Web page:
Bulls and Bears in the Stock Markets
When you start investing in the stock market, two of the very popular terms that you would hear is the ‘Bulls’ and the ‘Bears’. ‘Expense Ratios’ which are the fees charged by a mutual fund are a better predictor of fund performance than the mutual fund star ratings. It has been generally found that, the lower the fees, the higher the returns.
- Bulls = The ‘Bulls’ is used to refer to an investor with an optimistic market outlook. Hence, a ‘bull’ is an investor who expects prices to rise and so buys now for resale later.Similarly, a ‘bull’ market is when everything in the economy is going great, people are finding jobs, Gross Domestic Product (GDP) is growing, and stocks are rising. So, a ‘bull’ market is one where stock prices are rising.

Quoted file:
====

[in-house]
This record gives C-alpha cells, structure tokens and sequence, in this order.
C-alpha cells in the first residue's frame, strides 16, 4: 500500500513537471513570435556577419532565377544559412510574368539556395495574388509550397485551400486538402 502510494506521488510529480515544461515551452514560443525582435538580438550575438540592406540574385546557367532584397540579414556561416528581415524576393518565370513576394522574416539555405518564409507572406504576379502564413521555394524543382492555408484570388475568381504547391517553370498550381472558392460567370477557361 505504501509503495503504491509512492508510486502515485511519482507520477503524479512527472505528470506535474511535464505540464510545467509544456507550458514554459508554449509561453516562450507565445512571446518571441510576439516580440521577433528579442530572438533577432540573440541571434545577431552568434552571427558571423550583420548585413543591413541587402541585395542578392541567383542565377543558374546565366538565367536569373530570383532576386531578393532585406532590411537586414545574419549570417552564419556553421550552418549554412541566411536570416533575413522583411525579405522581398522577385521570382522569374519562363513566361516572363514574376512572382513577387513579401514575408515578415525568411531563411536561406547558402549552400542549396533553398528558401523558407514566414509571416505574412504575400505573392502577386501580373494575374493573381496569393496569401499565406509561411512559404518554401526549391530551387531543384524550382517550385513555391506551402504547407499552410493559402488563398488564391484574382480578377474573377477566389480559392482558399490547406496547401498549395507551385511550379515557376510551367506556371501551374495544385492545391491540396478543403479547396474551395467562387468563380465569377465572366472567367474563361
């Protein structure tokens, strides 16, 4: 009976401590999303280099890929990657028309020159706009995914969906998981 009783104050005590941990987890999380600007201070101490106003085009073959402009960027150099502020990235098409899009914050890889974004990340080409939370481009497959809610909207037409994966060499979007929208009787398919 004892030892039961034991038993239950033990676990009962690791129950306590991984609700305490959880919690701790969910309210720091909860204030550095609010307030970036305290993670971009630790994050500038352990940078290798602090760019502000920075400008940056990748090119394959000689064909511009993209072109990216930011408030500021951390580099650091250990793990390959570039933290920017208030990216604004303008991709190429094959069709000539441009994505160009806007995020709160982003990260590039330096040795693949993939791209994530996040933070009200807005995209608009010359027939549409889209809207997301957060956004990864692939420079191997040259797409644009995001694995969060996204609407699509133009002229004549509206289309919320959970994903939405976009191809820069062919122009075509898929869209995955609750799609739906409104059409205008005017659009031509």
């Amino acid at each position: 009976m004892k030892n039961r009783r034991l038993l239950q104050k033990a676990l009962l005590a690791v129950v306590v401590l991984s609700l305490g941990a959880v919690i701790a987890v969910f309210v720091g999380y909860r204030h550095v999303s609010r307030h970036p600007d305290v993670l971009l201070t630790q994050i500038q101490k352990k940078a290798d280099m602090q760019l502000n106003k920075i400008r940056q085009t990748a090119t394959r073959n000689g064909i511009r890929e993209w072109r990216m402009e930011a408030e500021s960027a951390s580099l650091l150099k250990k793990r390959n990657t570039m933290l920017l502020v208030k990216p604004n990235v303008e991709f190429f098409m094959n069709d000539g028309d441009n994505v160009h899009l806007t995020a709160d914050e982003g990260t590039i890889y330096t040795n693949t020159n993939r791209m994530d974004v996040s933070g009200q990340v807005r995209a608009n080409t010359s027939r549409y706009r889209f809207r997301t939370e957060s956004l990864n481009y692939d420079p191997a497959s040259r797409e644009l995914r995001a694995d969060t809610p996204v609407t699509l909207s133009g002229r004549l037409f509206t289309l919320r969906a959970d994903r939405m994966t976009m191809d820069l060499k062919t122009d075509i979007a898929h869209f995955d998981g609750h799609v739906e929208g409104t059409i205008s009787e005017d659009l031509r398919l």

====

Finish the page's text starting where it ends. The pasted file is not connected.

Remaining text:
- Bears = The ‘Bears’ is used to refer to an investor with a pessimistic market outlook. Hence, a ‘bear’ is an investor who expects prices to fall and so sells now in order to buy later at a lower price. Similarly, a ‘bear’ market is when the economy is bad, recession is looming and stock prices are falling. So, a ‘bear’ bear market is one where stock prices are falling.